Heard it on the Ægean, and it brought

Into his mind the turbid ebb and flow

Of human misery; we

Find also in the sound a thought,

Hearing it by this distant northern sea.

 

The Sea of Faith

Was once, too, at the full, and round earth’s shore

Lay like the folds of a bright girdle furled.

But now I only hear

Its melancholy, long, withdrawing roar,

Retreating, to the breath

Of the night-wind, down the vast edges drear

And naked shingles of the world.

 

Ah, love, let us be true

To one another! for the world, which seems

To lie before us like a land of dreams,

So various, so beautiful, so new,

Hath really neither joy, nor love, nor light,

Nor certitude, nor peace, nor help for pain;

And we are here as on a darkling plain

Swept with confused alarms of struggle and flight,

Where ignorant armies clash by night.

 

                                                                --Matthew Arnold

 

 

Thursday, November 5, 2020

Courses

With over a half-century of hindsight, I look back on courses I wish I had taken in college. These selections, of course, do not mean that I wish I had not taken other courses to make room in my schedule. What you read below is just a self-indulgent exercise of imagination.

 

Geology – Kim and I spend a lot time on Michigan beaches, looking for Petoskey stones and seeing all kinds of other marvelous rocks, each of them with a geological story that I can’t read. I had a roommate who was a geology major, and he said he loved it because he got to play outside, roaming nearby hills and mountains while I was in my room reading War and Peace. He went on to make money locating oil, while I taught high school English. I probably had a better life, come to think of it, but I do wish I knew more about the rocks we bring home.

 

Spanish – OK, I did take Spanish at Amherst. One semester was enough for me to pass my language requirement, which I doubt they have now. I quit my study of Spanish just as I was beginning to understand what I was reading or hearing without translating it into English. I believe that we understand through the lens of language, and I wish I knew what it felt like to experience a different quality of life through a Spanish-speaking lens. (I do remember learning, years ago, that the Burmese language rarely uses pronouns, perhaps a reflection of the prevalence of low-ego Buddhism.) I did use my Spanish once, in Italy, where my Spanish was so bad they thought it was bad Italian and understood what I was saying.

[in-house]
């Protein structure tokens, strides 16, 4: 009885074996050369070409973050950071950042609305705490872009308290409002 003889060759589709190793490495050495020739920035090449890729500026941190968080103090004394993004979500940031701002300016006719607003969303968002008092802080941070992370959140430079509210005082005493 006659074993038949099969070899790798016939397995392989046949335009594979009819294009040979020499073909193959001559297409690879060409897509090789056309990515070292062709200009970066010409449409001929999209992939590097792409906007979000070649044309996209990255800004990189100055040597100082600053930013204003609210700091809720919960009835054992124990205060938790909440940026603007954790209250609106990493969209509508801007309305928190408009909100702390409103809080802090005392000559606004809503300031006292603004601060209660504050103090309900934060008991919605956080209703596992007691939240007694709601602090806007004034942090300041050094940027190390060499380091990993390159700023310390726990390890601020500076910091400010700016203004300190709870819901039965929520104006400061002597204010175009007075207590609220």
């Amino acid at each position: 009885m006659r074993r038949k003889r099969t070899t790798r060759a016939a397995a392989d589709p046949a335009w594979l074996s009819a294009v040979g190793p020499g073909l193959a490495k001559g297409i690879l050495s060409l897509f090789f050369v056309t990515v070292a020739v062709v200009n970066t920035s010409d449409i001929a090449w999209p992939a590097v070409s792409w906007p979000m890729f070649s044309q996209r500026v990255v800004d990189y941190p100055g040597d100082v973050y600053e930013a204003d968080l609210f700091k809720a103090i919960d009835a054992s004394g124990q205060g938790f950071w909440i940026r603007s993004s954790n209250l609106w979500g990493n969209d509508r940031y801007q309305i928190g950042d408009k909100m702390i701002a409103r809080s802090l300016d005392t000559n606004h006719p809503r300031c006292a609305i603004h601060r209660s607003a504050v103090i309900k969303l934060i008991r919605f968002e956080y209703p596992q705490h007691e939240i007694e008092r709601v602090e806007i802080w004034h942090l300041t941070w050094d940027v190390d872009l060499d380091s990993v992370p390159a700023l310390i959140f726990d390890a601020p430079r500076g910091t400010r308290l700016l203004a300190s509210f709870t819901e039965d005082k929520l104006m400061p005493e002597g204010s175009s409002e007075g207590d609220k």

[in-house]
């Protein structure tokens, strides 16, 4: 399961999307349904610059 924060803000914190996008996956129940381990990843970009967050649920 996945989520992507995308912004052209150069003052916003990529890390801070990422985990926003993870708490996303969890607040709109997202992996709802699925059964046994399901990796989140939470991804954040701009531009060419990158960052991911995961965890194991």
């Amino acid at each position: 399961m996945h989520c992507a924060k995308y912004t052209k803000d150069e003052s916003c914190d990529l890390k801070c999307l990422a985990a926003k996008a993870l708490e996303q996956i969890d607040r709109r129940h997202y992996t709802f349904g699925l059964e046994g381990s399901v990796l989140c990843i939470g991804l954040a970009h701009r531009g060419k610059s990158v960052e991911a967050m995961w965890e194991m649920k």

Astronomy – My memory is not clear here, but I think the college offered an astronomy course not open to physics majors. (A glance at my old college catalog mentions no such course, but sometimes courses would pop up with willing professors. I recall taking an unlisted “reading course” on James Joyce – there were two of us in the class, and we met at the professor’s house.) My college classmate Phil, a physics major, recalls no such course. Maybe I just overheard people talking about how nice it would be to have such a course, and if the college didn’t offer one, they should have – so it’s on my list. I don’t actually do much stargazing and don’t own a telescope, but I’m intrigued by some of the weird physics that I hear is going on out there. Probably no weirder than what goes on in my head . . ..